"We want to demystify the concept of direct action in Québec," she added. "We need to continue bringing attention to the arrival of the tar sands in this province, and bring a sense of urgency to the immediate danger posed by Line 9."

Camp Line 9: Organizing against pipelines and environmental destruction

Camp Line 9 will take place over three weekends and the two weeks which connect them. The schedule during weekdays will be open to propositions for workshops by participants who have knowledge which they would like to share; while the weekend schedules have been planned in advance. The first weekend will be focused on the setup of camp infrastructure; including a greenhouse with a collective kitchen, a media center, a children's area and the tent-city.

The second weekend will see a convergence of citizens' groups from across Québec and beyond. The theme of the second weekend will be an examination of past experience: what has worked, what has not, and what lessons can be learned from the collective past experiences of the diverse groups in attendance. These groups will then attempt to form a calendar of all diverse types of actions during the coming year. From Québec, signed up to attend are, among others, representatives from NON a un Maree Noir dans le St-Laurent, Idle No More Québec, Coalition Vigilance Oleoducs, STOP Oleoduc, the Centre d’Ecologie Solidaire et Applique, and Climate Justice Montreal. From outside Québec, members of the Dam Line 9 blockade will be in attendance from Ontario, as well as Vanessa Gray -- an Indigenous resister to Ontario's "chemical valley" in Sarnia -- and organizers for the upcoming Climate Action Camp in Nova Scotia and opponents of the proposed Belledune export station in New Brunswick, which would see tar sands bitumen brought in by train in huge quantities.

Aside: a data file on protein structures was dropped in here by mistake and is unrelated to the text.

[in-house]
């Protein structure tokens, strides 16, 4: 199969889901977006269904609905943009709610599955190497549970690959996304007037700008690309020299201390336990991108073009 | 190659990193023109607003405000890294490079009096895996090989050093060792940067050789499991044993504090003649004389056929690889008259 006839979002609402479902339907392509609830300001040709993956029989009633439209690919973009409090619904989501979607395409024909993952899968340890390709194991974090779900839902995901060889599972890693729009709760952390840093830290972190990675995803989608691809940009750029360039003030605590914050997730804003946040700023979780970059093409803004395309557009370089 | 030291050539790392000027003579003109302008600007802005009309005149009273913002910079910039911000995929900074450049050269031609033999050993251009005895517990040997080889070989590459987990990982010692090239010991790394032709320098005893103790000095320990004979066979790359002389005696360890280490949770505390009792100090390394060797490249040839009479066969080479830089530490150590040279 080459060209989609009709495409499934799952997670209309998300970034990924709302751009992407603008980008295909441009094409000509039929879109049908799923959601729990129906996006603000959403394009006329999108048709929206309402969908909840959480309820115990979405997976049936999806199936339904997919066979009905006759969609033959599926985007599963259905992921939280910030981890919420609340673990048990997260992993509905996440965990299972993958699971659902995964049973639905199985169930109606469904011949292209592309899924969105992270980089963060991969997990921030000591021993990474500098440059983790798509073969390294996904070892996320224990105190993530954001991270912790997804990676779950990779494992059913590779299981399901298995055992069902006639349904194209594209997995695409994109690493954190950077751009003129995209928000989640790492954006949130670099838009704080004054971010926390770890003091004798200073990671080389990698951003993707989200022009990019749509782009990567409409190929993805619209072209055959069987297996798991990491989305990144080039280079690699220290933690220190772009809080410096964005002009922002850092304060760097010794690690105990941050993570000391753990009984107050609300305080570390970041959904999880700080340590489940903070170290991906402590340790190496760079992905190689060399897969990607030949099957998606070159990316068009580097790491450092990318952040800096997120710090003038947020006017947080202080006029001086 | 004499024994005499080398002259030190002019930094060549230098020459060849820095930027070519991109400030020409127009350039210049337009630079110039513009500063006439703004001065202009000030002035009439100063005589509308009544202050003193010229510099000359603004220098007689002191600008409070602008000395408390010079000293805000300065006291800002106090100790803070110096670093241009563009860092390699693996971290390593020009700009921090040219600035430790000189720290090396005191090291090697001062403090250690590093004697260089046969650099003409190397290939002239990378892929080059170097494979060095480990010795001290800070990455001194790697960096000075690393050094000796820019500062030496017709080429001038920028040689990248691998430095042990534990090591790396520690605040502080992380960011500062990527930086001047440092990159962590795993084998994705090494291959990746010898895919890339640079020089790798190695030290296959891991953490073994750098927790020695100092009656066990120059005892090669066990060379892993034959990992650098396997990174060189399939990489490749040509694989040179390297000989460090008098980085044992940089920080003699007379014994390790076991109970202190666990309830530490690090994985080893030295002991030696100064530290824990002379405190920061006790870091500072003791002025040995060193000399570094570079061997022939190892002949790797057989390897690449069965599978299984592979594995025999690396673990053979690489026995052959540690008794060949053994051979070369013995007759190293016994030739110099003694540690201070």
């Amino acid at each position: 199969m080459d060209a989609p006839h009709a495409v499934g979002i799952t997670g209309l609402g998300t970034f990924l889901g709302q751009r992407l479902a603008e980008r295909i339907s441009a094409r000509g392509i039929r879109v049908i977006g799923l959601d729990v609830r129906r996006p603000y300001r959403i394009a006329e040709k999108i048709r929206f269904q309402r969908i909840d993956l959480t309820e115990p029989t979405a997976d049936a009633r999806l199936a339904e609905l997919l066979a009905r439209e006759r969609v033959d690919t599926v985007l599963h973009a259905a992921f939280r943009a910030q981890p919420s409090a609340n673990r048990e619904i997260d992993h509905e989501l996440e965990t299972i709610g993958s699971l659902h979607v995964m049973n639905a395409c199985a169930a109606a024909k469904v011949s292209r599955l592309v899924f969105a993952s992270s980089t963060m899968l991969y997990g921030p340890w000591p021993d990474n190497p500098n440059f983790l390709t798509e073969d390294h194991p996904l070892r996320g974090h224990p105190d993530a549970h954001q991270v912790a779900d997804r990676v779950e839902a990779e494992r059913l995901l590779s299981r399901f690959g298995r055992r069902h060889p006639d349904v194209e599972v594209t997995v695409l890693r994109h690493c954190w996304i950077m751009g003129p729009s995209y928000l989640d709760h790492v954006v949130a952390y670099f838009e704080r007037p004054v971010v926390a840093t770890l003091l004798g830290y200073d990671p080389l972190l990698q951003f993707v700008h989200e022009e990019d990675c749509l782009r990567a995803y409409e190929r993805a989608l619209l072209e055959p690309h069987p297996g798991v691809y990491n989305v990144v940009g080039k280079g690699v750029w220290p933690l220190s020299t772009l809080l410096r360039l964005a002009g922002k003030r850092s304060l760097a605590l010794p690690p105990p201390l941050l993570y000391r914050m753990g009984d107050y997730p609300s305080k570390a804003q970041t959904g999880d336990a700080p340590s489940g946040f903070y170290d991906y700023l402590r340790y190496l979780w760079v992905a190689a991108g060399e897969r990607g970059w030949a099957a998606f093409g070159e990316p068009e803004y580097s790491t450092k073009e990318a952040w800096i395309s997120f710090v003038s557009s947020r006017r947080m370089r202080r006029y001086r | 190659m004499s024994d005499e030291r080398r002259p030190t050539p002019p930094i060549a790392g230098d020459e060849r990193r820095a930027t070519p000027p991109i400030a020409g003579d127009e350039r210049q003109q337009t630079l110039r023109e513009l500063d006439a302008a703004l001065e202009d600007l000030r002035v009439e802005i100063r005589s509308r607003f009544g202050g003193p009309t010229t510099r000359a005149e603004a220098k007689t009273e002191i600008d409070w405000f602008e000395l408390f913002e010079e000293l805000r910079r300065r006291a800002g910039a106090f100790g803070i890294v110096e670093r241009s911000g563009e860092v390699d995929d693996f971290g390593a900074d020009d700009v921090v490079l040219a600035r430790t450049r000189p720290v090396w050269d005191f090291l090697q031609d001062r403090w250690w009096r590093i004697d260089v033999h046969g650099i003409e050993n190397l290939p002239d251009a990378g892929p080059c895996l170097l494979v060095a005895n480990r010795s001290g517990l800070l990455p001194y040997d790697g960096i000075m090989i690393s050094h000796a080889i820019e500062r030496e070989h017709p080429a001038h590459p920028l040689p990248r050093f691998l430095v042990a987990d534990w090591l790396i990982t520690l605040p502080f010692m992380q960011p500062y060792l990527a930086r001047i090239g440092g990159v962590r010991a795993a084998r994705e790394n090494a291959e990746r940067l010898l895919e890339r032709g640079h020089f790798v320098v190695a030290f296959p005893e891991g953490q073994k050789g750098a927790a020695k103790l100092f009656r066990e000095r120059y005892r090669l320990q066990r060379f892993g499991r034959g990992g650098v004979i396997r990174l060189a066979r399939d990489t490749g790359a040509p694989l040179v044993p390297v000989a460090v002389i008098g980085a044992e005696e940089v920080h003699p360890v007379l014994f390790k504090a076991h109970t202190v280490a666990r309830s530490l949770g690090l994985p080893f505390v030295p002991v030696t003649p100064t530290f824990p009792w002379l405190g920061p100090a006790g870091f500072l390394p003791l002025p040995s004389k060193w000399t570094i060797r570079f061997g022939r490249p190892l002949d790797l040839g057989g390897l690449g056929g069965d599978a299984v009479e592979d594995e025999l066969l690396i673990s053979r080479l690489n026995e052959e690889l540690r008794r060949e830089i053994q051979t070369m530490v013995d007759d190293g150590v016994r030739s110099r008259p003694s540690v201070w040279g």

The final weekend is listed as the "action weekend," according to the camp's program. It will be focused on the planning and execution of symbolic direct actions against Line 9. Exactly what form the actions ends up taking is still up for democratic decision-making by members of the camp. Alyssa Symons-Belanger is optimistic. She says that along with a demonstration of resistance to Line 9, she hopes that the members of the camp will "not only be ready for action, but will leave the camp with a deeper understanding of the problem at hand."

"Come and join us," added Symons-Belanger. "This is a defining moment in Québec. We can either choose to move towards climate justice, or we can move towards integration in an emerging Canadian petro-state. This fight is too important to stay home."

Those interested in participating in Camp Line 9 any time between September 20 and October 4 can contact the organizers using the following points of reference:

Official Site: http://campligne9.wordpress.com/

Email: [email protected]

Phone: (438) 937-0249

Facebook page: https://www.facebook.com/campautogereligne9

Facebook event: https://www.facebook.com/events/960151257344493/